2005: What is to be Done?

Come together. Adelaide comes together between 7 and 1O July, as it has been doing for much of its history, for a bout of collective moral improvement. For the fourth Adelaide Festival of Ideas we make a virtue of this legacy of Wakefield, with the theme of  ‘What is to be done?’

Ours is a disconcerting age. We have fulfilled the hope that Keynes thought possible for his grandchildren, of incomes far beyond that required to meet our needs, but we are in the midst of an orgy for fripperies, which we work ceaselessly to afford. We are beset by perils, many of them imagined. Choose your ribbon colour, be it green (global warming), red (war), grey (ageing), or black (pandemic disease). Our moral compass is awry: it lacks a magnetic pole, and we lack a vision of how to be good.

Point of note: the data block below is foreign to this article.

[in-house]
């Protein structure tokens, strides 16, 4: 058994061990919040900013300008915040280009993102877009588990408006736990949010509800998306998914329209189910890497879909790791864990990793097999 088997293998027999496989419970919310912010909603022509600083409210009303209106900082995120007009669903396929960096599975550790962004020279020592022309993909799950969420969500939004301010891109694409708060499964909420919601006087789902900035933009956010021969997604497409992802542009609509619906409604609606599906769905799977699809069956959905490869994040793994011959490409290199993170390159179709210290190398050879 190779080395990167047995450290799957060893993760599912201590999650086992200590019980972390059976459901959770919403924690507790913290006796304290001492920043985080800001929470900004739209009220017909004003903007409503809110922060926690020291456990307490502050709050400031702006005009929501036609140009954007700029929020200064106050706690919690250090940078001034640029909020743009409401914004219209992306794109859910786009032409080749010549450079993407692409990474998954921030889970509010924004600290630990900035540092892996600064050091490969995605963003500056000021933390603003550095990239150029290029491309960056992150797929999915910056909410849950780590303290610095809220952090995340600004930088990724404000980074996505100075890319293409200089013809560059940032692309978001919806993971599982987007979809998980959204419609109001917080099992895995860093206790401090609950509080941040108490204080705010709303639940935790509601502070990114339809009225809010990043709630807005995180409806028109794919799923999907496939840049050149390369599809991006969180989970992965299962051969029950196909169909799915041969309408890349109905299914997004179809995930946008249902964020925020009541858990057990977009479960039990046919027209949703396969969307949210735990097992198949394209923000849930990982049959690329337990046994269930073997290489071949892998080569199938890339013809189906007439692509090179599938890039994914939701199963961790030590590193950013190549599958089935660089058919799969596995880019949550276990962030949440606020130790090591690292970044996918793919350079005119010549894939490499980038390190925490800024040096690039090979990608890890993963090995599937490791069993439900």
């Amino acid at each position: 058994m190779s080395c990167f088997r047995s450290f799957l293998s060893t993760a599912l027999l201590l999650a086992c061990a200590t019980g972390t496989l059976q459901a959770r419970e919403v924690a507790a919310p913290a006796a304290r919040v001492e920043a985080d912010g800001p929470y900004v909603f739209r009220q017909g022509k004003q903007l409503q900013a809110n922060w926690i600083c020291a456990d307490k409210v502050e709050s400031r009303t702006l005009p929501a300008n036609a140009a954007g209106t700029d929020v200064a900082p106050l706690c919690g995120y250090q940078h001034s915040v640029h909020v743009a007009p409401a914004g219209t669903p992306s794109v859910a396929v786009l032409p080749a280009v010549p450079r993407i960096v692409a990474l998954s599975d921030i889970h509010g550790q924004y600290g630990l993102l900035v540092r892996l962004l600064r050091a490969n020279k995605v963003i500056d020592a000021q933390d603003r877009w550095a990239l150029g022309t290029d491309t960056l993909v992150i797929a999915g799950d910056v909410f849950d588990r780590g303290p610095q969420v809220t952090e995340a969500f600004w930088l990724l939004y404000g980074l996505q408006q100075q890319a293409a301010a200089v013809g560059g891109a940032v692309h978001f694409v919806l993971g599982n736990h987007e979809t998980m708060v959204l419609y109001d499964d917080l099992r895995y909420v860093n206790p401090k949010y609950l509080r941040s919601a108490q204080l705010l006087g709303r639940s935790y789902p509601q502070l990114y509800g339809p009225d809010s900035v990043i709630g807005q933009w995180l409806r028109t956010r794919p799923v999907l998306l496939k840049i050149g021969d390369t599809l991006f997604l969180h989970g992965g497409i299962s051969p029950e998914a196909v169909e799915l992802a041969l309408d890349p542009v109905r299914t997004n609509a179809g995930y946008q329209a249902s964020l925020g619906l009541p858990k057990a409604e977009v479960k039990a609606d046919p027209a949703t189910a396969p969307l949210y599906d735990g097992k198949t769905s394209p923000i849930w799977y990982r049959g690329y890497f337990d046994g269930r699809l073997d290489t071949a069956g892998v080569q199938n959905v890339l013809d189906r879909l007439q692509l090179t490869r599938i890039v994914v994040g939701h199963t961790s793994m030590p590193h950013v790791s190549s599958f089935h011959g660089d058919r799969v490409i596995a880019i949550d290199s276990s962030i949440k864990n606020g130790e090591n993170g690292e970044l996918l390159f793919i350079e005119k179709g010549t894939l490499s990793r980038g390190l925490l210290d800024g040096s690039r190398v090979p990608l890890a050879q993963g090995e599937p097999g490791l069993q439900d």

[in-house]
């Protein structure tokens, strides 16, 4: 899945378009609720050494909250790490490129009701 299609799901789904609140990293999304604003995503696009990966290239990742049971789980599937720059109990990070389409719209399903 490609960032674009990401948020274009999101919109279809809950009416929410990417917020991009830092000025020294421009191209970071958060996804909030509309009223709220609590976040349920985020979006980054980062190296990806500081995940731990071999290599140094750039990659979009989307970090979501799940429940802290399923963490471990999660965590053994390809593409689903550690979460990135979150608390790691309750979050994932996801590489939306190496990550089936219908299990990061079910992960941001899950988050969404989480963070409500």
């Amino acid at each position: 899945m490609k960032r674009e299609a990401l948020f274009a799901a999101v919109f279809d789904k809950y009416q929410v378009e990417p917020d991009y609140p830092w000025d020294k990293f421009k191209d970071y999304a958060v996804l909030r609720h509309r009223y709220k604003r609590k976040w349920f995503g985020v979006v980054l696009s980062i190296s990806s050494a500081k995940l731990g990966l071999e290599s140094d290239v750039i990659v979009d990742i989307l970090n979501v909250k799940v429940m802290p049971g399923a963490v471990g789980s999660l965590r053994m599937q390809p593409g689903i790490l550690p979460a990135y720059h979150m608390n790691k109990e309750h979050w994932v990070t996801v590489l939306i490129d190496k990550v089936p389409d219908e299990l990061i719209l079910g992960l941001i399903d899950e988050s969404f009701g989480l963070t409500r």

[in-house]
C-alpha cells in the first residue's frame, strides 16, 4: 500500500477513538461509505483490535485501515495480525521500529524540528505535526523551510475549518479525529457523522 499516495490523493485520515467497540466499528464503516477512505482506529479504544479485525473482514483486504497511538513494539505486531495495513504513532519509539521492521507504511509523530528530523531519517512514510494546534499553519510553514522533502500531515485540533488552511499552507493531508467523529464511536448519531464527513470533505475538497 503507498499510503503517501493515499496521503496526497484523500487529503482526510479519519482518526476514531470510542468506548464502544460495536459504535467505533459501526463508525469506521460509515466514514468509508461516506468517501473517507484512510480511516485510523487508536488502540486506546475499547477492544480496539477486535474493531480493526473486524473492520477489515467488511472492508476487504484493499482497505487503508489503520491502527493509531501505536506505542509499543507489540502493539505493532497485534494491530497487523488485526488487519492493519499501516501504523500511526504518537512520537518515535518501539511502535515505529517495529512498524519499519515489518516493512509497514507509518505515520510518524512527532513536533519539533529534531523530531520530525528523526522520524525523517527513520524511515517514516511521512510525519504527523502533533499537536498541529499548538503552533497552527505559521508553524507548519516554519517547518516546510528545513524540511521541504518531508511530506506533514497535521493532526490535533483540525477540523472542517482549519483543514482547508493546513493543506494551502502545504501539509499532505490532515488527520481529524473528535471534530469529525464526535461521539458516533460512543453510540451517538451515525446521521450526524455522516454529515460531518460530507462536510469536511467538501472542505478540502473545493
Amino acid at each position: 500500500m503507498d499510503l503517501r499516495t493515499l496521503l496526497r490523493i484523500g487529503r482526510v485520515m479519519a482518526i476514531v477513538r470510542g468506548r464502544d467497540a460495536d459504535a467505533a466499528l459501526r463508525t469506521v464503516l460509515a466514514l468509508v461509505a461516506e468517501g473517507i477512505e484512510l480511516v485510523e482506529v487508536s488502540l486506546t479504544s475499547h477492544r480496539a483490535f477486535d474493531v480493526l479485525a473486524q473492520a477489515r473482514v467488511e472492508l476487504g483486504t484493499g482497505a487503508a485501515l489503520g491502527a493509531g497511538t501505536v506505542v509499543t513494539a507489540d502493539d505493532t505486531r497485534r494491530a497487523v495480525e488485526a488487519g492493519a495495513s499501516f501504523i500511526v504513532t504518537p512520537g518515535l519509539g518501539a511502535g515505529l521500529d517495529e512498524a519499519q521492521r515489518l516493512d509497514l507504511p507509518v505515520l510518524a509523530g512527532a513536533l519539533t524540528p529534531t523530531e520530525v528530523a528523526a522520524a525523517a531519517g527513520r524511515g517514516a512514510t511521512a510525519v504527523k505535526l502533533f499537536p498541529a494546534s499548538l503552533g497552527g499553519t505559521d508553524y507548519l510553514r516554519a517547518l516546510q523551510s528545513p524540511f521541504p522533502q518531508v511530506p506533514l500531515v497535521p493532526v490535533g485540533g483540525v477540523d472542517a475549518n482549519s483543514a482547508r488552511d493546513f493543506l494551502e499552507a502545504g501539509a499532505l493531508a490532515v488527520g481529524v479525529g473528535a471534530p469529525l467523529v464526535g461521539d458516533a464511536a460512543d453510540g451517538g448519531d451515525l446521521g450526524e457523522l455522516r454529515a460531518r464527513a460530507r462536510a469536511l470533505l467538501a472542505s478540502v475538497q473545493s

All of this might be met with the familiar refrain that Adelaide people are a bunch of wowsers who love nothing better than a talkfest.

Well, phooey to that. Other people come from cities born without a plan. They do not have politicians whose credo is to ‘Go where you can get your work done for the causes of the good.’ We believe we can, and should, design our own world. The sessions for this Festival are consciously about putting ideas into action.

This civic spirit is encapsulated by the Festival of Ideas, now part of the rhythm of Adelaide. It is an event much admired, sometimes copied, rarely bettered.